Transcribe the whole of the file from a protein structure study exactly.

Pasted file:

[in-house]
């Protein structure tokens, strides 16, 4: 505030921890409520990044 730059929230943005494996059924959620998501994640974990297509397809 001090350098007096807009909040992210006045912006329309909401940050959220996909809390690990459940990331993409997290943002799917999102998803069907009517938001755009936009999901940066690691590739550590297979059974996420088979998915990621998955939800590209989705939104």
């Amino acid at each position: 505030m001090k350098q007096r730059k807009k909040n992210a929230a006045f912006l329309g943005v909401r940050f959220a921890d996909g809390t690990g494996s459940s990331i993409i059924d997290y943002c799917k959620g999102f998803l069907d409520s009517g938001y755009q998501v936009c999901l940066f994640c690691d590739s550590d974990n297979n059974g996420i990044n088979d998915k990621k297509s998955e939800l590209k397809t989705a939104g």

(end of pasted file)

[in-house]
């Protein structure tokens, strides 16, 4: 505030921890409520990044 730059929230943005494996059924959620998501994640974990297509397809 001090350098007096807009909040992210006045912006329309909401940050959220996909809390690990459940990331993409997290943002799917999102998803069907009517938001755009936009999901940066690691590739550590297979059974996420088979998915990621998955939800590209989705939104």
């Amino acid at each position: 505030m001090k350098q007096r730059k807009k909040n992210a929230a006045f912006l329309g943005v909401r940050f959220a921890d996909g809390t690990g494996s459940s990331i993409i059924d997290y943002c799917k959620g999102f998803l069907d409520s009517g938001y755009q998501v936009c999901l940066f994640c690691d590739s550590d974990n297979n059974g996420i990044n088979d998915k990621k297509s998955e939800l590209k397809t989705a939104g």